In further trials carried out by Checkpoint, a range of variables were tested to explore the solution’s impact on a number of in-store processes, including inventory accuracy and execution time, waste reduction and sales. The findings demonstrate the transformation available when best-before labels are efficiently managed using RFID.
In the trial, which focused on fresh meat products, Checkpoint RFID labelled and inventoried more than 1,000 products on the shop floor and a further 470 in the stock room. Just nine minutes after the tagging and inventory process was complete, store associates were able to count and simultaneously check the expiry date of all tagged products on the sales floor. This reduced to just four minutes once stock room merchandise was catalogued, before a picking list for a guided restocking of refrigerators could be created.
Focusing on the time required for store associates to perform a number of inventory checks, the trial examined a number of specific tasks including counting inventory, verifying expiry dates, checking incoming goods, disposal of waste products and applying discounts for goods close to expiry. Overall, using RFreshID resulted in a 58% reduction in total working time. Here, a full weekly inventory took just 12 minutes, compared to the two hours taken to complete it manually. In addition, checking incoming goods was reduced from 1 hour and 10 minutes to just 11 minutes.
Widespread improvements were also seen on all areas tested, with other noteworthy findings including improved inventory accuracy, with RFreshID frequently delivering 100% accuracy in relation to the sample tested. A reduction in discarded items was also noted, while alerts for expired items (under test conditions) ensured employees were able to take action thanks to prompt and timely notifications.
Extracting food waste from the retail environment
Ensuring retailers can enjoy the full benefits offered by Checkpoint’s RFreshID solution, the encoding process can start at source, enabling them to receive RFID tagged products, that can be quickly verified, aiding a high inventory accuracy. To achieve this, Checkpoint’s high-performance RFID labels are automatically applied during the production process. This not only improves the accuracy of shipments distributed from the point of manufacture but ensures accurate, timely deliveries in store.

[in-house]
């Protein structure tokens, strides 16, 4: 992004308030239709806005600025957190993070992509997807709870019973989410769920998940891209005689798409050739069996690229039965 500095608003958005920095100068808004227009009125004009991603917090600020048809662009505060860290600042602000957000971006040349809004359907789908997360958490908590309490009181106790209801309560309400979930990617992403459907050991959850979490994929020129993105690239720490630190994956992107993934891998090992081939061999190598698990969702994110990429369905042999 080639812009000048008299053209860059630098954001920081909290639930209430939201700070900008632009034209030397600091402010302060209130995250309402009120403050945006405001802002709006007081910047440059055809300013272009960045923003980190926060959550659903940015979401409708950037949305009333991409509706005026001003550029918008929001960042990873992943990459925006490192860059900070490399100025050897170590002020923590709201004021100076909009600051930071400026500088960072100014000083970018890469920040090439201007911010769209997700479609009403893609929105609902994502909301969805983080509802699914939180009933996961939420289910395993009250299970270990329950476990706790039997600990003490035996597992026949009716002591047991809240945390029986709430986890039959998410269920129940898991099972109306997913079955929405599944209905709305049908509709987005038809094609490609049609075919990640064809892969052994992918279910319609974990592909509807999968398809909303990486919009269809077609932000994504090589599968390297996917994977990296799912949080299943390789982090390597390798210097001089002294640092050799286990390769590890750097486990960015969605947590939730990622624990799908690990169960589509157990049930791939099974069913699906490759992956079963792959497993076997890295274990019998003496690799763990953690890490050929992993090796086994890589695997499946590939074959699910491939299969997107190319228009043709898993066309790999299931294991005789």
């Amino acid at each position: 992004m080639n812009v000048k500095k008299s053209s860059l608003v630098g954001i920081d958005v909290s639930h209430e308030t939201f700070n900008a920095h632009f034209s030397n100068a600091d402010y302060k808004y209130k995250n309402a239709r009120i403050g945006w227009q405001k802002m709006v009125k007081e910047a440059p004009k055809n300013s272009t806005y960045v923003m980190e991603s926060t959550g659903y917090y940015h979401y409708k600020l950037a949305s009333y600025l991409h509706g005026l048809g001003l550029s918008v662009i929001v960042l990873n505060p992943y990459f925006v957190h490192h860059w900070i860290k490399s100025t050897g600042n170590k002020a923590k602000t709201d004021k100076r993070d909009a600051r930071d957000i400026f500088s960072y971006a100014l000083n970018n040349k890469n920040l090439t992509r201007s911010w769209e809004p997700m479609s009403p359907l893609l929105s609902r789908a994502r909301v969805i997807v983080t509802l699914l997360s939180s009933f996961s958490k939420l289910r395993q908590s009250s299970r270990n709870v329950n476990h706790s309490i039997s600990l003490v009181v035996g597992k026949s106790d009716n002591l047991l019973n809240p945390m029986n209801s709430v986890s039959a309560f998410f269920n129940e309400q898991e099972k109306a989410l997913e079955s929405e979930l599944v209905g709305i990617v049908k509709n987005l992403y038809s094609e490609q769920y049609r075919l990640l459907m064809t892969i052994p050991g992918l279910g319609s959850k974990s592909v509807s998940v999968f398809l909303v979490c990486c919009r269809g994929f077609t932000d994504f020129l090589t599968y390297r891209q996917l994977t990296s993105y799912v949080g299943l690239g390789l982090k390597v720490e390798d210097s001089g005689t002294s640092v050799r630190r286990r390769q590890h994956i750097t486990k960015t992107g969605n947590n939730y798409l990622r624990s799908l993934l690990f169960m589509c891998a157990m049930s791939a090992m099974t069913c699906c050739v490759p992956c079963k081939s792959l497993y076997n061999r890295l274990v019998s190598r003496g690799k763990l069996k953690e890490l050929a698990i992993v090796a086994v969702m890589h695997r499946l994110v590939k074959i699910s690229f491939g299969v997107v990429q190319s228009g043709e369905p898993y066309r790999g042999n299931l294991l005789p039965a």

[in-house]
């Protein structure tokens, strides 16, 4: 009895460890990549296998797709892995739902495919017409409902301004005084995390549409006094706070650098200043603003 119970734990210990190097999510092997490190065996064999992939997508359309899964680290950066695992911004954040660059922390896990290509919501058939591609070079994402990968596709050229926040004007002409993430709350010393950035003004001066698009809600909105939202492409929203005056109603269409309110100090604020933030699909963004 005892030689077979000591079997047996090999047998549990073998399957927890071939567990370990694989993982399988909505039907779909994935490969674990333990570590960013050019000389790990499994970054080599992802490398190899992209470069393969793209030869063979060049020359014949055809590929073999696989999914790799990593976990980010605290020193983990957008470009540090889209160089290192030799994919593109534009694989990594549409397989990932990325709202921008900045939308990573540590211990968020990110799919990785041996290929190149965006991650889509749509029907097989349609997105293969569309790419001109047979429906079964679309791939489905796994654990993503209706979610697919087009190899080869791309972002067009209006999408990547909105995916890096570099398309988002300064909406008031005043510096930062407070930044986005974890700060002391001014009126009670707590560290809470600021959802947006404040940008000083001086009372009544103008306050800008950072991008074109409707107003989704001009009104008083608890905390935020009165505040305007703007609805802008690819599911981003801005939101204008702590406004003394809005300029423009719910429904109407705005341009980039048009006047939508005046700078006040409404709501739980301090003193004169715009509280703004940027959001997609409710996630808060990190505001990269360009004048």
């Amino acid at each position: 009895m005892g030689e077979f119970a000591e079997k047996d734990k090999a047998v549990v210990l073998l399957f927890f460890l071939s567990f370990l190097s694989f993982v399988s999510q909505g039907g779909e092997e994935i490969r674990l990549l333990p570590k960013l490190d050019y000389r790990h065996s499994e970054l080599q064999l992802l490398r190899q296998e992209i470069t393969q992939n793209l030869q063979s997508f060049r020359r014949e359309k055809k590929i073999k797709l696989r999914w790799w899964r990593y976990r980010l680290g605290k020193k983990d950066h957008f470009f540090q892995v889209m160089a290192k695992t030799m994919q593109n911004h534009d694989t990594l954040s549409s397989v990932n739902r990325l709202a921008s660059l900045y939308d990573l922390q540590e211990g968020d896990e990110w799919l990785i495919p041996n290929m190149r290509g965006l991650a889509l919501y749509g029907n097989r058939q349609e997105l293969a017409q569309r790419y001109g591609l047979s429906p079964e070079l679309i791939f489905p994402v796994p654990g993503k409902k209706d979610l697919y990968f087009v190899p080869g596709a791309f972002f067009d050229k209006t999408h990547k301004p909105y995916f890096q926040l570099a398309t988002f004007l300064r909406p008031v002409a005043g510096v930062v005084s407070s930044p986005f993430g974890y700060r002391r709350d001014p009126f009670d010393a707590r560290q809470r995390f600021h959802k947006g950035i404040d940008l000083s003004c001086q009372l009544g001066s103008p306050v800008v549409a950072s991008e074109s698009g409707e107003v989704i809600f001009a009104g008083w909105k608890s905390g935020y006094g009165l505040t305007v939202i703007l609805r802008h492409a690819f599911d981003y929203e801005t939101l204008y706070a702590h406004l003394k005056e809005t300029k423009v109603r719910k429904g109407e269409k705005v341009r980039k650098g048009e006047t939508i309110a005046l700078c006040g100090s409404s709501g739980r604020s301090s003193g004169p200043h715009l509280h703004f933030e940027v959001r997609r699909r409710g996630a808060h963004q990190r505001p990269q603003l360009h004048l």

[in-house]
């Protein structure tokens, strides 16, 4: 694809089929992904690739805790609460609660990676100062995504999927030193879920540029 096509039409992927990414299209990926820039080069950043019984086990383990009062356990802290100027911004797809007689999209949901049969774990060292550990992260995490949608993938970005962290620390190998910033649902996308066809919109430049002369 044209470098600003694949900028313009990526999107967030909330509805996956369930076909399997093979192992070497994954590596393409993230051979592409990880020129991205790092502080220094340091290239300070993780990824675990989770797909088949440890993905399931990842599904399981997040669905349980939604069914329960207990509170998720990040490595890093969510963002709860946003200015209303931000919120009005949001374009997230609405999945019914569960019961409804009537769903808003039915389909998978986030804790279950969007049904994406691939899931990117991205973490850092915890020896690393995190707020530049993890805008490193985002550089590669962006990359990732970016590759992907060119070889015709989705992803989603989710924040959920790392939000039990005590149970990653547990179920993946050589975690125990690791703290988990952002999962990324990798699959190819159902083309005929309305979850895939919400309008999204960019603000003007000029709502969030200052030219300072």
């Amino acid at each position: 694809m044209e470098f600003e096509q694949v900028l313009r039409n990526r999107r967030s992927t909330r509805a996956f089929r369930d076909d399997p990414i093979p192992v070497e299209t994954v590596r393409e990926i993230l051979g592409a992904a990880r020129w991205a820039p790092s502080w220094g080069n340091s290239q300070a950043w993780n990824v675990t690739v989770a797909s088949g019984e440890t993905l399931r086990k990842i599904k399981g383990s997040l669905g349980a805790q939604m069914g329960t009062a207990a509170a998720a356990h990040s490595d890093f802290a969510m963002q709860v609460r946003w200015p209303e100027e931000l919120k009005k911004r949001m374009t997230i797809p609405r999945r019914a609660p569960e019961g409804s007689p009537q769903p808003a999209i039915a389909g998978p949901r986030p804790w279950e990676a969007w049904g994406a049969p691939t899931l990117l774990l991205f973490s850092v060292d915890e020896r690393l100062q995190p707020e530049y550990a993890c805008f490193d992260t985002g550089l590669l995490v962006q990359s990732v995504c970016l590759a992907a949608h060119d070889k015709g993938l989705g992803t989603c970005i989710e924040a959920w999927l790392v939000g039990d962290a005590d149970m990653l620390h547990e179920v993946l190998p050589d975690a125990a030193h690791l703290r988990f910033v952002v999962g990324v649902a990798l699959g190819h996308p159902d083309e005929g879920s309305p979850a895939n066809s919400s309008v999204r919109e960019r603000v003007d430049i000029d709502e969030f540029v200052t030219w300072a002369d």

Secondly, RFreshID’s scanning process enables store personnel on the shop floor to use an intuitive handheld device that quickly and accurately counts and locates specific items. This works in conjunction with reporting software to deliver real-time actionable data that includes insights on replenishment, expiration, markdown, waste reports, products to restock and order, as well as items that are about to expire or have expired. Finally, and completing the cycle from delivery to disposal, RFreshID waste process provides insights into the number of products that have expired and helps manage the fresh food waste process by automatically removing the product from inventory records.
Delivering a better grocery retail experience for people, products and the planet
Despite positive steps from a few industry leaders, many retailers still lag behind on the most basic steps to further their food waste reduction. Food waste is costly but, most importantly, it is damaging to the planet, society and economy. The shelf life of perishable produce presents a unique challenge for many retailers, but it doesn’t have to. Technology can play a crucial role for grocery retailers and other businesses looking to improve their operations, foster long-term customer loyalty and ensure that valuable resources, such as food, do not go to waste.
3 UNEP Food Waste Index Report 2021: https://www.unep.org/resources/report/unep-food-waste-index-report-2021
6 Management of fresh food waste in large distribution: Nielsen/AECOC
8 Internal Checkppint Study
9 Internal Checkpoint Study
10 Internal Checkpoint Study